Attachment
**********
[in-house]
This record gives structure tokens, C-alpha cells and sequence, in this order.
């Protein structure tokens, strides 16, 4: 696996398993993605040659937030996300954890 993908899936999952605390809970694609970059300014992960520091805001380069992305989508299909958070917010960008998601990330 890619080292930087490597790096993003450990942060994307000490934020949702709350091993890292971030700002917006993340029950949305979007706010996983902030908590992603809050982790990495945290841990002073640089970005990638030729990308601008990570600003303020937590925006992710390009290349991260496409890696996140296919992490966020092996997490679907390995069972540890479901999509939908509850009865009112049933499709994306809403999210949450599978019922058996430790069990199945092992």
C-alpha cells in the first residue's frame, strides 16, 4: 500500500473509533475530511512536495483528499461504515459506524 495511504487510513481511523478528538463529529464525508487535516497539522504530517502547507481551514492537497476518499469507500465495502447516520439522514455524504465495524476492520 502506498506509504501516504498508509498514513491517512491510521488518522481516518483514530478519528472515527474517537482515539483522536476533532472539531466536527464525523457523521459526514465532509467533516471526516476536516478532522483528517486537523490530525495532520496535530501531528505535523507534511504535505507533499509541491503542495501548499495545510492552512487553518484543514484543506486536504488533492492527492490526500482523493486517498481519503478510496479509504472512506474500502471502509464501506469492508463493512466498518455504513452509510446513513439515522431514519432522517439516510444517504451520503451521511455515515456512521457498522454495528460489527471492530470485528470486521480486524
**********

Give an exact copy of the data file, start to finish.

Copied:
[in-house]
This record gives structure tokens, C-alpha cells and sequence, in this order.
């Protein structure tokens, strides 16, 4: 696996398993993605040659937030996300954890 993908899936999952605390809970694609970059300014992960520091805001380069992305989508299909958070917010960008998601990330 890619080292930087490597790096993003450990942060994307000490934020949702709350091993890292971030700002917006993340029950949305979007706010996983902030908590992603809050982790990495945290841990002073640089970005990638030729990308601008990570600003303020937590925006992710390009290349991260496409890696996140296919992490966020092996997490679907390995069972540890479901999509939908509850009865009112049933499709994306809403999210949450599978019922058996430790069990199945092992």
C-alpha cells in the first residue's frame, strides 16, 4: 500500500473509533475530511512536495483528499461504515459506524 495511504487510513481511523478528538463529529464525508487535516497539522504530517502547507481551514492537497476518499469507500465495502447516520439522514455524504465495524476492520 502506498506509504501516504498508509498514513491517512491510521488518522481516518483514530478519528472515527474517537482515539483522536476533532472539531466536527464525523457523521459526514465532509467533516471526516476536516478532522483528517486537523490530525495532520496535530501531528505535523507534511504535505507533499509541491503542495501548499495545510492552512487553518484543514484543506486536504488533492492527492490526500482523493486517498481519503478510496479509504472512506474500502471502509464501506469492508463493512466498518455504513452509510446513513439515522431514519432522517439516510444517504451520503451521511455515515456512521457498522454495528460489527471492530470485528470486521480486524